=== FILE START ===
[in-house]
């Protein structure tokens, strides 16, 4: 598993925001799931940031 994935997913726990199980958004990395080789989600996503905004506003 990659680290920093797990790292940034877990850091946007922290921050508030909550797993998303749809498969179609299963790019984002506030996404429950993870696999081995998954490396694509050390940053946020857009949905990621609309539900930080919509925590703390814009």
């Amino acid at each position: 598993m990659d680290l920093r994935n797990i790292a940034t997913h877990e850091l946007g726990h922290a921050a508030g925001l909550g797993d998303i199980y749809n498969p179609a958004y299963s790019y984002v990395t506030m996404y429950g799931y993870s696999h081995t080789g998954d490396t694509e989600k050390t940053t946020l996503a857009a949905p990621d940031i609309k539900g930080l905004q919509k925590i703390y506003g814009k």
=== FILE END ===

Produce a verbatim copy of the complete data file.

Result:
[in-house]
């Protein structure tokens, strides 16, 4: 598993925001799931940031 994935997913726990199980958004990395080789989600996503905004506003 990659680290920093797990790292940034877990850091946007922290921050508030909550797993998303749809498969179609299963790019984002506030996404429950993870696999081995998954490396694509050390940053946020857009949905990621609309539900930080919509925590703390814009």
């Amino acid at each position: 598993m990659d680290l920093r994935n797990i790292a940034t997913h877990e850091l946007g726990h922290a921050a508030g925001l909550g797993d998303i199980y749809n498969p179609a958004y299963s790019y984002v990395t506030m996404y429950g799931y993870s696999h081995t080789g998954d490396t694509e989600k050390t940053t946020l996503a857009a949905p990621d940031i609309k539900g930080l905004q919509k925590i703390y506003g814009k």